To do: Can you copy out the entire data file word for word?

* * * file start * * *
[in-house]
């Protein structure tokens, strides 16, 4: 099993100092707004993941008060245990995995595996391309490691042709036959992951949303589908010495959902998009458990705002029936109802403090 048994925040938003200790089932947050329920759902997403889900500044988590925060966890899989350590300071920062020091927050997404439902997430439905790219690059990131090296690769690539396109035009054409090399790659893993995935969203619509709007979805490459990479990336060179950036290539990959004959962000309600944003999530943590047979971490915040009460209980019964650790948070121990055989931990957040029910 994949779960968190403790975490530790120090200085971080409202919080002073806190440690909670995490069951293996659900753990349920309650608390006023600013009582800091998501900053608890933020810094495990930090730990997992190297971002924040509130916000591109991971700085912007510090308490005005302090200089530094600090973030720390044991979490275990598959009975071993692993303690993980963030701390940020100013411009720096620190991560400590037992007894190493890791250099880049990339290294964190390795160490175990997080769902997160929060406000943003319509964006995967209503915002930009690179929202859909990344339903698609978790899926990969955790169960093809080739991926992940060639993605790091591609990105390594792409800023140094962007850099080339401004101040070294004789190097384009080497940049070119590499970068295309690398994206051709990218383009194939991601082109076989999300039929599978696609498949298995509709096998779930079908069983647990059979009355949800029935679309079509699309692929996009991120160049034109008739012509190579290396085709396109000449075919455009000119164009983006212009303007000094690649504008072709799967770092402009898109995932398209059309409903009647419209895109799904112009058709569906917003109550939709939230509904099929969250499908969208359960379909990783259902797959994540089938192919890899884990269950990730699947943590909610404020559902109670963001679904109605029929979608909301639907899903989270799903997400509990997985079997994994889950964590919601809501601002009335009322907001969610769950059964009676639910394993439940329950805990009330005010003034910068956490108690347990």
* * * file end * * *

[in-house]
């Protein structure tokens, strides 16, 4: 099993100092707004993941008060245990995995595996391309490691042709036959992951949303589908010495959902998009458990705002029936109802403090 048994925040938003200790089932947050329920759902997403889900500044988590925060966890899989350590300071920062020091927050997404439902997430439905790219690059990131090296690769690539396109035009054409090399790659893993995935969203619509709007979805490459990479990336060179950036290539990959004959962000309600944003999530943590047979971490915040009460209980019964650790948070121990055989931990957040029910 994949779960968190403790975490530790120090200085971080409202919080002073806190440690909670995490069951293996659900753990349920309650608390006023600013009582800091998501900053608890933020810094495990930090730990997992190297971002924040509130916000591109991971700085912007510090308490005005302090200089530094600090973030720390044991979490275990598959009975071993692993303690993980963030701390940020100013411009720096620190991560400590037992007894190493890791250099880049990339290294964190390795160490175990997080769902997160929060406000943003319509964006995967209503915002930009690179929202859909990344339903698609978790899926990969955790169960093809080739991926992940060639993605790091591609990105390594792409800023140094962007850099080339401004101040070294004789190097384009080497940049070119590499970068295309690398994206051709990218383009194939991601082109076989999300039929599978696609498949298995509709096998779930079908069983647990059979009355949800029935679309079509699309692929996009991120160049034109008739012509190579290396085709396109000449075919455009000119164009983006212009303007000094690649504008072709799967770092402009898109995932398209059309409903009647419209895109799904112009058709569906917003109550939709939230509904099929969250499908969208359960379909990783259902797959994540089938192919890899884990269950990730699947943590909610404020559902109670963001679904109605029929979608909301639907899903989270799903997400509990997985079997994994889950964590919601809501601002009335009322907001969610769950059964009676639910394993439940329950805990009330005010003034910068956490108690347990």